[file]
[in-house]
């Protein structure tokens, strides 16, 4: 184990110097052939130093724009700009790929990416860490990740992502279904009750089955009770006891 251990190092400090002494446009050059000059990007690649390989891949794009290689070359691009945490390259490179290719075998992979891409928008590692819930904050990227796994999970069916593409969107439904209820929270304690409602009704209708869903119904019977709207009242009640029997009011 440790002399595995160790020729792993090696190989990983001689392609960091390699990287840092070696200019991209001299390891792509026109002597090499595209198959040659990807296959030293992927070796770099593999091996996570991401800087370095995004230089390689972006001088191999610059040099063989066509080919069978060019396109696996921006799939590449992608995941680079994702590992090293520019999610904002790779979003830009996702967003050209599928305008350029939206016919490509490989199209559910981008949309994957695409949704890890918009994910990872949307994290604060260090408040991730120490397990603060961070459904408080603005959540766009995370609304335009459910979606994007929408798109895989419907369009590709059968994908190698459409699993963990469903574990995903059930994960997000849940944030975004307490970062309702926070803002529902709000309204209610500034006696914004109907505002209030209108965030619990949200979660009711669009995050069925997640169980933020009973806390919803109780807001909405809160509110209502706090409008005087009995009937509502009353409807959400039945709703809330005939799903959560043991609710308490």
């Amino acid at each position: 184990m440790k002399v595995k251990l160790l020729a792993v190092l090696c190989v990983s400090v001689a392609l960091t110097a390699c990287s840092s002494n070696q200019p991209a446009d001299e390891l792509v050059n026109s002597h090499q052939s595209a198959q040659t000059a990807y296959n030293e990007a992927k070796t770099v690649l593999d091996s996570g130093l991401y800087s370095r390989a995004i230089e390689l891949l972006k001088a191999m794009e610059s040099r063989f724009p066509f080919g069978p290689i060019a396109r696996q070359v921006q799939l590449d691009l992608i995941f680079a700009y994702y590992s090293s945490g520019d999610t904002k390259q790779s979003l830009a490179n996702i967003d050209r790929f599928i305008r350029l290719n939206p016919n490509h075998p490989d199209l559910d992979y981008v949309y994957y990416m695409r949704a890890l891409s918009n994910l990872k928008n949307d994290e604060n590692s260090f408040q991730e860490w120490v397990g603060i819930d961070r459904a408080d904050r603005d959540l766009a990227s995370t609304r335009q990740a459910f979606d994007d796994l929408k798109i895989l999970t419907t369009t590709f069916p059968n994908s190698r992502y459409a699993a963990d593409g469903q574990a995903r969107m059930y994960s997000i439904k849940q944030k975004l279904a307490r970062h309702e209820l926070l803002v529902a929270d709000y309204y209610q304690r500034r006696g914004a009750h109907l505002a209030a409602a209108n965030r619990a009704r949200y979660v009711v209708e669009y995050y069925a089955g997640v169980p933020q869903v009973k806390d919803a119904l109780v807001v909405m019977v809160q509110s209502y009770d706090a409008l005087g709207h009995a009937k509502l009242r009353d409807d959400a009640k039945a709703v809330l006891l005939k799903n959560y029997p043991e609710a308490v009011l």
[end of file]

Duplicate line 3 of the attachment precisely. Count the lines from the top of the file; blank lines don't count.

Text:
């Amino acid at each position: 184990m440790k002399v595995k251990l160790l020729a792993v190092l090696c190989v990983s400090v001689a392609l960091t110097a390699c990287s840092s002494n070696q200019p991209a446009d001299e390891l792509v050059n026109s002597h090499q052939s595209a198959q040659t000059a990807y296959n030293e990007a992927k070796t770099v690649l593999d091996s996570g130093l991401y800087s370095r390989a995004i230089e390689l891949l972006k001088a191999m794009e610059s040099r063989f724009p066509f080919g069978p290689i060019a396109r696996q070359v921006q799939l590449d691009l992608i995941f680079a700009y994702y590992s090293s945490g520019d999610t904002k390259q790779s979003l830009a490179n996702i967003d050209r790929f599928i305008r350029l290719n939206p016919n490509h075998p490989d199209l559910d992979y981008v949309y994957y990416m695409r949704a890890l891409s918009n994910l990872k928008n949307d994290e604060n590692s260090f408040q991730e860490w120490v397990g603060i819930d961070r459904a408080d904050r603005d959540l766009a990227s995370t609304r335009q990740a459910f979606d994007d796994l929408k798109i895989l999970t419907t369009t590709f069916p059968n994908s190698r992502y459409a699993a963990d593409g469903q574990a995903r969107m059930y994960s997000i439904k849940q944030k975004l279904a307490r970062h309702e209820l926070l803002v529902a929270d709000y309204y209610q304690r500034r006696g914004a009750h109907l505002a209030a409602a209108n965030r619990a009704r949200y979660v009711v209708e669009y995050y069925a089955g997640v169980p933020q869903v009973k806390d919803a119904l109780v807001v909405m019977v809160q509110s209502y009770d706090a409008l005087g709207h009995a009937k509502l009242r009353d409807d959400a009640k039945a709703v809330l006891l005939k799903n959560y029997p043991e609710a308490v009011l």